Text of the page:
On a more spiritual level, Carr wrote in her journal, "Our BC Indians lived in their totems and not in themselves, becoming the creature that was their ideal and guiding spirit. They loved it and were in awe of it and they experienced something." **

Poles were raised at elaborate potlatches involving strict protocol and ceremony. At such gatherings of several bands, the host, usually a chief, gave hundreds of gifts to the invited guests, in return for the guests serving as witnesses of ceremonies honoring the dead, bestowing names, joining in marriage, and inaugurating new communal houses.


Photo of Kwakwaka'wakw Eagle Mask courtesy of --U'mista Cultural Society.

"When one's heart is glad, he gives away gifts. It was given to us by our Creator, to be our way of doing things, to be our way of rejoicing, we who are Indian. The potlatch was given to us to be our way of expressing joy."       -- Agnes Alfred, Alert Bay, 1980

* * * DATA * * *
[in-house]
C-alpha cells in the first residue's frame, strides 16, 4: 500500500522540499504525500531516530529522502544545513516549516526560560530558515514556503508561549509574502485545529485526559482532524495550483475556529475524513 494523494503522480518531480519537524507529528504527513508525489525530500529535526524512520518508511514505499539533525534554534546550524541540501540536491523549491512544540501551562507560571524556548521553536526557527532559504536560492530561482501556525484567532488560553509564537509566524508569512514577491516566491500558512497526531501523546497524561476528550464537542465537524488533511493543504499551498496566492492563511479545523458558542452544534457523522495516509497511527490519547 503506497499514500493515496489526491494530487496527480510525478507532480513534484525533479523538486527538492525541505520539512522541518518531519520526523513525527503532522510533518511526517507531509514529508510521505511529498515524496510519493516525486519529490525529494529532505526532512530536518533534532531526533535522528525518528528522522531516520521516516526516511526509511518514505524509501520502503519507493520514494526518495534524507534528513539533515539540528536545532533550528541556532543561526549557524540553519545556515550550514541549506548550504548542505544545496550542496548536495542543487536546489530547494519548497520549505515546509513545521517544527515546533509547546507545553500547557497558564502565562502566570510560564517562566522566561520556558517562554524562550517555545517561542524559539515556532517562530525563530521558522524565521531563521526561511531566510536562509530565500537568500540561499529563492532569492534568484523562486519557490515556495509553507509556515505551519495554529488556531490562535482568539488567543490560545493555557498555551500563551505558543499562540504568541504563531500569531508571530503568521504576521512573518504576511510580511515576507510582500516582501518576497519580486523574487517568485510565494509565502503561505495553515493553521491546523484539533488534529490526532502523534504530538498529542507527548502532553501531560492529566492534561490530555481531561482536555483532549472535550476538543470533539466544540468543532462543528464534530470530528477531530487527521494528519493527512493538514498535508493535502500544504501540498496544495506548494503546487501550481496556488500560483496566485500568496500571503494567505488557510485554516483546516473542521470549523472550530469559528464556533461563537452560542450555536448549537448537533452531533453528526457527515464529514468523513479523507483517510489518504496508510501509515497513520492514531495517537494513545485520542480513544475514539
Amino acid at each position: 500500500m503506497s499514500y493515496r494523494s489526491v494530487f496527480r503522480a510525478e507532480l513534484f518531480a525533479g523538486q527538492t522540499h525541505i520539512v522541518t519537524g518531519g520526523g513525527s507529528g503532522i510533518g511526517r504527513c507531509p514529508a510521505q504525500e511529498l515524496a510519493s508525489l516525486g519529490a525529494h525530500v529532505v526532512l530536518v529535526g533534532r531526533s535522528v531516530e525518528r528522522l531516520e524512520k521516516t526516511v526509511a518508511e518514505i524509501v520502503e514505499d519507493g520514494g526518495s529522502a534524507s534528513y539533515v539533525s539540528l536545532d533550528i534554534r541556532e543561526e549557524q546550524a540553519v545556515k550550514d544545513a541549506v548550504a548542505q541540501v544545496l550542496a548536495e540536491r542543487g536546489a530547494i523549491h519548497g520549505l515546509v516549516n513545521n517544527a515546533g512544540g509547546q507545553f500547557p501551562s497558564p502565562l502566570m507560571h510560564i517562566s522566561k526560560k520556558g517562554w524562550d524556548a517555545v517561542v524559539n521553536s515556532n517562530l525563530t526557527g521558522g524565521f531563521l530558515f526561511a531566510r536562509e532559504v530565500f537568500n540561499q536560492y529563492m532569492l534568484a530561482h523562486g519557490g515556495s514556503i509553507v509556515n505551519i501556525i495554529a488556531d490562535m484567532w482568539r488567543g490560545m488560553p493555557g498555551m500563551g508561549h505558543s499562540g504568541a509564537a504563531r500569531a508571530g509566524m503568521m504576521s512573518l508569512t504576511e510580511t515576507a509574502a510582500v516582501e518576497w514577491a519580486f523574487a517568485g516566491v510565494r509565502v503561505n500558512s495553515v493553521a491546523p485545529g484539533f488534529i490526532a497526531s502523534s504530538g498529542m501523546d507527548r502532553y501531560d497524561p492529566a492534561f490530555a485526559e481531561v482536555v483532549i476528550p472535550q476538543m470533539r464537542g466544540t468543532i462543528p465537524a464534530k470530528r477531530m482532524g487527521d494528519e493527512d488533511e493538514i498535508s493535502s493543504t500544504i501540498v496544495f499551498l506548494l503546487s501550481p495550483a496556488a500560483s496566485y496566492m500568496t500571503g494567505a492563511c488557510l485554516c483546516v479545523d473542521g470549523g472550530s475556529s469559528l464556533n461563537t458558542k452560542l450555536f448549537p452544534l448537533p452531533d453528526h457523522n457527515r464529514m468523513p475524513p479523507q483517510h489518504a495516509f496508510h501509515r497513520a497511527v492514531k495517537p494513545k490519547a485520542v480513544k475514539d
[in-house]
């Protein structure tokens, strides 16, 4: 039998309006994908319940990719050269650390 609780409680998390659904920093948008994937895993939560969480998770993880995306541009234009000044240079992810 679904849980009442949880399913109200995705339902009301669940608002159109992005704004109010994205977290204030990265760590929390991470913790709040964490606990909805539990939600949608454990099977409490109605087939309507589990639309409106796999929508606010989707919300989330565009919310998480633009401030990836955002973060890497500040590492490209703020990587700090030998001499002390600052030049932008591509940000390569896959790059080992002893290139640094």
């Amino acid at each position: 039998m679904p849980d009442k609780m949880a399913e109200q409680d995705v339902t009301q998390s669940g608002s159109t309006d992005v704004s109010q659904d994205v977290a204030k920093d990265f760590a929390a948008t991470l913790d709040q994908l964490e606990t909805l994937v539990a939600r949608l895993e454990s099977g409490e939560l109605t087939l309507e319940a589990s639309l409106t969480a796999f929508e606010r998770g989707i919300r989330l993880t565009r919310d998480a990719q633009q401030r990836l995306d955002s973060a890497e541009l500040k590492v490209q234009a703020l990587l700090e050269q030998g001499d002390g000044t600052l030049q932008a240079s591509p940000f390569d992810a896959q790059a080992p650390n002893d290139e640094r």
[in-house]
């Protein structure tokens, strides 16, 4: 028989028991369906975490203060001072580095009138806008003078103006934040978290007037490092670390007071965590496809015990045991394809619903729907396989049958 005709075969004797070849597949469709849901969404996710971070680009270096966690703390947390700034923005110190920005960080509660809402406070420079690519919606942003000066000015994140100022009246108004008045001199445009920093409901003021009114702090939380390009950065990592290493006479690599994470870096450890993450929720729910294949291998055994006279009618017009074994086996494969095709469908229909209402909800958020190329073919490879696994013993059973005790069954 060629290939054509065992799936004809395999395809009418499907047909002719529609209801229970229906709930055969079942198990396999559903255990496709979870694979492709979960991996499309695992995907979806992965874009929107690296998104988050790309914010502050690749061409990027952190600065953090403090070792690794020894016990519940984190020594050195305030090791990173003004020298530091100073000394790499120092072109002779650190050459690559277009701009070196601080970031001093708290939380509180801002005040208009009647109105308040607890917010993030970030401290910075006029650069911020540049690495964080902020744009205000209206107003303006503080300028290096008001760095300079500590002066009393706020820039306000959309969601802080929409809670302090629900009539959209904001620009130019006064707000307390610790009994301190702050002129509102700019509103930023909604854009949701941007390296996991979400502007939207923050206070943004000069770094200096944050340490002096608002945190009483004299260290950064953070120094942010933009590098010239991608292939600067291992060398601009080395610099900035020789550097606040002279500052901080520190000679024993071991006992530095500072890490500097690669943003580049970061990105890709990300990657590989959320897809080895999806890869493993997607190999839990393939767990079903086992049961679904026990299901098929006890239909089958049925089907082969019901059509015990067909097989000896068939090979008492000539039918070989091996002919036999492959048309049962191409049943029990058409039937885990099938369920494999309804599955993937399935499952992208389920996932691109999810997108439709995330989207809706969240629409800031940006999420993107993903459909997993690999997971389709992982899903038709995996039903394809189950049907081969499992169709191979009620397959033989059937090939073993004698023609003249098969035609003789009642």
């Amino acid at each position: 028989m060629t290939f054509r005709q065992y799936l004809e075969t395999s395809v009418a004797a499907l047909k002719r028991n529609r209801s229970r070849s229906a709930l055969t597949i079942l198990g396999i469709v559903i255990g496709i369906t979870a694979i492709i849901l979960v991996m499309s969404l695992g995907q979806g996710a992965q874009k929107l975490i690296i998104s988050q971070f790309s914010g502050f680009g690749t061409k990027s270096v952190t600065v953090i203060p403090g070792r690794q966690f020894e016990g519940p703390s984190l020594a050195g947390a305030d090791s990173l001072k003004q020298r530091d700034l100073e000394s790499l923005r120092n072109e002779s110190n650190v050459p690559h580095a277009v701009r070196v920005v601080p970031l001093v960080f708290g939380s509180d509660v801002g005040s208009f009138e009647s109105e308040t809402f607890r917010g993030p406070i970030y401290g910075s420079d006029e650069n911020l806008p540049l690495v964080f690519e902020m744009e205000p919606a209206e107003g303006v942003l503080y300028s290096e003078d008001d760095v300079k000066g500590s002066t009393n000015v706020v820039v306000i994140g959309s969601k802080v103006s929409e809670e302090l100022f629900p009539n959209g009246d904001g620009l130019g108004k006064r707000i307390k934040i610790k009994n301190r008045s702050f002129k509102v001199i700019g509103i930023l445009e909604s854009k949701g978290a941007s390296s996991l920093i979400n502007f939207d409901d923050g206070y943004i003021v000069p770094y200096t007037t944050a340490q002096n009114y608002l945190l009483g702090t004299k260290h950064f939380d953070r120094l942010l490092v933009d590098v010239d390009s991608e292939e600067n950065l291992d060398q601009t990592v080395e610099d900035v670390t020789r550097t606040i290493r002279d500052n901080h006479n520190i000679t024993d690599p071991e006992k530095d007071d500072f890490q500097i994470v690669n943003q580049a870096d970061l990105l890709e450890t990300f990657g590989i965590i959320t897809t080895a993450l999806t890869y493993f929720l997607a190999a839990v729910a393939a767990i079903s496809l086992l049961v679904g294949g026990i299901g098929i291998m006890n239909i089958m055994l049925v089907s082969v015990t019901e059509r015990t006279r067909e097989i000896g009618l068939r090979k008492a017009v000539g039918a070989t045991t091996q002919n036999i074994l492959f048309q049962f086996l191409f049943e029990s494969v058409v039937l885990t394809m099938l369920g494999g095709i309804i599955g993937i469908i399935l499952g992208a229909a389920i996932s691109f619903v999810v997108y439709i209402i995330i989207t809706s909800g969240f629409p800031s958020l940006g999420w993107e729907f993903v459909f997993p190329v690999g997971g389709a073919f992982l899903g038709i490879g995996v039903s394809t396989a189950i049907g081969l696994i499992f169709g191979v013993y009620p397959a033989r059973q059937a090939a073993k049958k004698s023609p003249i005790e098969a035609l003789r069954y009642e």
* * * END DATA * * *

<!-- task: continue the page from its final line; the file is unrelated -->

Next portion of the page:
From 1884 to 1951, the Canadian government made potlatches illegal, a transparent attempt to suppress Native culture, ceremony, dance, and even the carving of the poles themselves. However, a practice so central to Native culture could not be easily quelled. Artists began to carve small model poles for sale as souvenirs to tourists, and other art forms continued to flourish. When the anti-potlatch law was rescinded, potlatches resumed, and in fact, continue today.

Emily Carr: Guyasdoms D'Sonoqua; Art Gallery of Ontario -- Photo rights pending.

Emily Carr: Zunoqua, watercolor,44.3 x 31.8 cm. Location: Vancouver Art Gallery, VAG 42.31.1.© Vancouver Art Gallery

Painting, textiles, masks, bent wood boxes, carvings in wood, bone, ivory, horn, argillite and fine metals from the size of a child's ring to totem poles as monumental as those erected in the nineteenth century--all are produced today. Considering the vitality of contemporary Native totemic art in galleries all along the Northwest Coast, it's hard to believe that for a time, Emily Carr was concerned that its fate might be eventual disappearance.